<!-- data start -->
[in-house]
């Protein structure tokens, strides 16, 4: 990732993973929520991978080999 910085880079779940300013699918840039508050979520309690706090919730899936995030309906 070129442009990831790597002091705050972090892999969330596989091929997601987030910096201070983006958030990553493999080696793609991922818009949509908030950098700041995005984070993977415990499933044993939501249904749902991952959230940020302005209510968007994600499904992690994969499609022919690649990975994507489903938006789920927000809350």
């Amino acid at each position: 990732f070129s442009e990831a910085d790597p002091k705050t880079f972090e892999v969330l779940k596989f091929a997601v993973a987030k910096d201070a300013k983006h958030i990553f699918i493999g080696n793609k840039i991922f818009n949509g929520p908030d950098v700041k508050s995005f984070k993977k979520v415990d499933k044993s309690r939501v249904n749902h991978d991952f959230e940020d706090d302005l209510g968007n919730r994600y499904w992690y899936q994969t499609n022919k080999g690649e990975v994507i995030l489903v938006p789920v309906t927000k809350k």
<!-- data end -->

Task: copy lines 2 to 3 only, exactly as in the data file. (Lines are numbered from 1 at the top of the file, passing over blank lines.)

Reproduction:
């Protein structure tokens, strides 16, 4: 990732993973929520991978080999 910085880079779940300013699918840039508050979520309690706090919730899936995030309906 070129442009990831790597002091705050972090892999969330596989091929997601987030910096201070983006958030990553493999080696793609991922818009949509908030950098700041995005984070993977415990499933044993939501249904749902991952959230940020302005209510968007994600499904992690994969499609022919690649990975994507489903938006789920927000809350």
């Amino acid at each position: 990732f070129s442009e990831a910085d790597p002091k705050t880079f972090e892999v969330l779940k596989f091929a997601v993973a987030k910096d201070a300013k983006h958030i990553f699918i493999g080696n793609k840039i991922f818009n949509g929520p908030d950098v700041k508050s995005f984070k993977k979520v415990d499933k044993s309690r939501v249904n749902h991978d991952f959230e940020d706090d302005l209510g968007n919730r994600y499904w992690y899936q994969t499609n022919k080999g690649e990975v994507i995030l489903v938006p789920v309906t927000k809350k």